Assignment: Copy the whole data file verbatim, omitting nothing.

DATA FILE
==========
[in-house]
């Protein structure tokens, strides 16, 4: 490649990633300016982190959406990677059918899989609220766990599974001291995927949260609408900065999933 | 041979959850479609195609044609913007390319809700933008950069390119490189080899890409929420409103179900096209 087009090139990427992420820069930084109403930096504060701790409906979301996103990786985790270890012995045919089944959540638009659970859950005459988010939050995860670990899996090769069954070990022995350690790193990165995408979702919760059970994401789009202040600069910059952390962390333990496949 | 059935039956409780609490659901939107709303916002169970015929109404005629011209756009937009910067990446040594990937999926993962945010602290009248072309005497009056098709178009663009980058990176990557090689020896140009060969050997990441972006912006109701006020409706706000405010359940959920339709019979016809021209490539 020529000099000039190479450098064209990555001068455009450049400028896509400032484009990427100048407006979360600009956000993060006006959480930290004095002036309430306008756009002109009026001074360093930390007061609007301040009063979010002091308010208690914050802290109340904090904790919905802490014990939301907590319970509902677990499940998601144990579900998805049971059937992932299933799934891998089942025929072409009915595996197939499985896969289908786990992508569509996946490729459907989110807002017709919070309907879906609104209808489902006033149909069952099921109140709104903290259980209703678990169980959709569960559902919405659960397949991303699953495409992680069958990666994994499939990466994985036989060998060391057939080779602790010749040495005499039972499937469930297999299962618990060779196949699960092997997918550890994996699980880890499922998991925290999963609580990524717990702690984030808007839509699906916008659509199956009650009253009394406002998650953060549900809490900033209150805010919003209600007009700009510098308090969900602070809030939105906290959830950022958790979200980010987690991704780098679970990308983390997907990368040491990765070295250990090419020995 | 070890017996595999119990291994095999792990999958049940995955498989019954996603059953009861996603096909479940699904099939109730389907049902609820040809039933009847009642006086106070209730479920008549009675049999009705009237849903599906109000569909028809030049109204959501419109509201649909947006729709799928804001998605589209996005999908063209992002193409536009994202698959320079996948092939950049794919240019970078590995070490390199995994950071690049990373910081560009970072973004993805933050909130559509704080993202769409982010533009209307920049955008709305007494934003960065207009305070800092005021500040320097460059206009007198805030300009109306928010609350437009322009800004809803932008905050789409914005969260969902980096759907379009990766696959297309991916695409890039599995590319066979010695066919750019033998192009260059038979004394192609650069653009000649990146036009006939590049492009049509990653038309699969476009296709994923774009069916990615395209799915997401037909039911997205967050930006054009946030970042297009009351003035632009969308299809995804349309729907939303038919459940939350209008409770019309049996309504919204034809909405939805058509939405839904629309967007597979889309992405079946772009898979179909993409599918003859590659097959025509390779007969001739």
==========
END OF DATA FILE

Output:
[in-house]
């Protein structure tokens, strides 16, 4: 490649990633300016982190959406990677059918899989609220766990599974001291995927949260609408900065999933 | 041979959850479609195609044609913007390319809700933008950069390119490189080899890409929420409103179900096209 087009090139990427992420820069930084109403930096504060701790409906979301996103990786985790270890012995045919089944959540638009659970859950005459988010939050995860670990899996090769069954070990022995350690790193990165995408979702919760059970994401789009202040600069910059952390962390333990496949 | 059935039956409780609490659901939107709303916002169970015929109404005629011209756009937009910067990446040594990937999926993962945010602290009248072309005497009056098709178009663009980058990176990557090689020896140009060969050997990441972006912006109701006020409706706000405010359940959920339709019979016809021209490539 020529000099000039190479450098064209990555001068455009450049400028896509400032484009990427100048407006979360600009956000993060006006959480930290004095002036309430306008756009002109009026001074360093930390007061609007301040009063979010002091308010208690914050802290109340904090904790919905802490014990939301907590319970509902677990499940998601144990579900998805049971059937992932299933799934891998089942025929072409009915595996197939499985896969289908786990992508569509996946490729459907989110807002017709919070309907879906609104209808489902006033149909069952099921109140709104903290259980209703678990169980959709569960559902919405659960397949991303699953495409992680069958990666994994499939990466994985036989060998060391057939080779602790010749040495005499039972499937469930297999299962618990060779196949699960092997997918550890994996699980880890499922998991925290999963609580990524717990702690984030808007839509699906916008659509199956009650009253009394406002998650953060549900809490900033209150805010919003209600007009700009510098308090969900602070809030939105906290959830950022958790979200980010987690991704780098679970990308983390997907990368040491990765070295250990090419020995 | 070890017996595999119990291994095999792990999958049940995955498989019954996603059953009861996603096909479940699904099939109730389907049902609820040809039933009847009642006086106070209730479920008549009675049999009705009237849903599906109000569909028809030049109204959501419109509201649909947006729709799928804001998605589209996005999908063209992002193409536009994202698959320079996948092939950049794919240019970078590995070490390199995994950071690049990373910081560009970072973004993805933050909130559509704080993202769409982010533009209307920049955008709305007494934003960065207009305070800092005021500040320097460059206009007198805030300009109306928010609350437009322009800004809803932008905050789409914005969260969902980096759907379009990766696959297309991916695409890039599995590319066979010695066919750019033998192009260059038979004394192609650069653009000649990146036009006939590049492009049509990653038309699969476009296709994923774009069916990615395209799915997401037909039911997205967050930006054009946030970042297009009351003035632009969308299809995804349309729907939303038919459940939350209008409770019309049996309504919204034809909405939805058509939405839904629309967007597979889309992405079946772009898979179909993409599918003859590659097959025509390779007969001739």